In the first half, Spain’s Rudy Fernandez, who plays for the Denver Nuggets in the NBA, suddenly sprinted at full speed from the far end of the court for a loose ball. “Uh-oh” I thought, “here he comes.” Colleagues were on either side of me and Fernandez was not slowing down. He just kept coming, diving for the ball and crashing directly into me at full speed. BANG! Eyes closed, hands up, it was a blur of arms and legs and a loud thump as we slammed backwards. All I could think of was that I was going to slam into the hard metal and wood bench behind me as I braced for impact.
As the smoke cleared and I looked up, Fernandez was basically lying in my lap head down eyes closed. He rolled forward slightly, moved his hands to his head, moaned loudly and stopped moving. He was in my lap, clearly injured on his head. I could see blood on his fingers on top of his head and apparently he was now unconscious for a few seconds, or nearly so. At this point I was not a photographer. I suppose I just kind of instinctively rubbed his arm and shoulder, kept my hands on his back and held him a bit and said “stay still, stay still man… You’re all right.” I didn’t actually know if he WAS all right at all, but all I could do was to try to comfort him for the 20 or 30 seconds it took the Spain trainers, players and staff to rush to his aid. Anyone would do the same for anyone else injured in their lap, right?
I looked up and realized that fellow photographers and TV crews were shooting the incident from all possible angles. I was in the center of this wreckage but I was not really hurt. A camera with a wide angle lens was somewhere in the strewn mess of my equipment at my side and for a moment I thought to try to find it and take pictures, but with Fernandez lying bleeding on my feet and me the only one trying to help a bit, that wasn’t going to happen.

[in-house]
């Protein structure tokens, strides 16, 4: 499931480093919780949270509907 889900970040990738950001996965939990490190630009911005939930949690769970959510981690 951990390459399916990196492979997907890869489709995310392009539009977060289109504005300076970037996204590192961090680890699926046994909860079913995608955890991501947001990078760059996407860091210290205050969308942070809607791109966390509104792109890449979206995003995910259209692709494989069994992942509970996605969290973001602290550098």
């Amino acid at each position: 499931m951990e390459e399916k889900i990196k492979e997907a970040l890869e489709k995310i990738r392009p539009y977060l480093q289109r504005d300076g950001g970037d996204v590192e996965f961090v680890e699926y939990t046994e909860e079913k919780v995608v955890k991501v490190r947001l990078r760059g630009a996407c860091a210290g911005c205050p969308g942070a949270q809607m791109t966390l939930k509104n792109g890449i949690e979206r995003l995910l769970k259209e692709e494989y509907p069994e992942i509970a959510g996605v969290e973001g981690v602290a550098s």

As Fernandez was helped away, he gave me a quick hand slap and looked at me with a weak smile holding a towel to his bleeding head. A small pool of his blood was on the floor. Cameras were checked, blood washed away, computers reattached to networks, equipment sorted out and despite the referee constantly blowing his whistle and yelling at photographers to sit down so he could start the game despite the pool of blood not yet being cleaned up (he wisely ended up waiting) we went back to work. Fernandez received stitches in the locker room and even played a few short minutes in the second half but spent most of it on the bench with a large ice bag on his head. We were never sure what he hit his head on – A lens? A camera? The bench?
After the half ended I knew the other wire photographers were likely to move pictures of the scene to their editors. At first I was slightly annoyed at being identified in their captions and becoming the subject of a news picture. But later, when my friends and colleagues at AFP, Getty Images, AP, USpresswire and others all showed me their pictures of me holding the player as he was down, it was clear that my role as a journalist had, for that moment, ended innocently and out of my control and I was at least shown in a compassionate moment – that I can live with. Now, back to the marathon of games.
Thanks to Getty Images, Agence France-Presse, USA TODAY Sports and Associated Press for their courteous use of their photographs for this blog.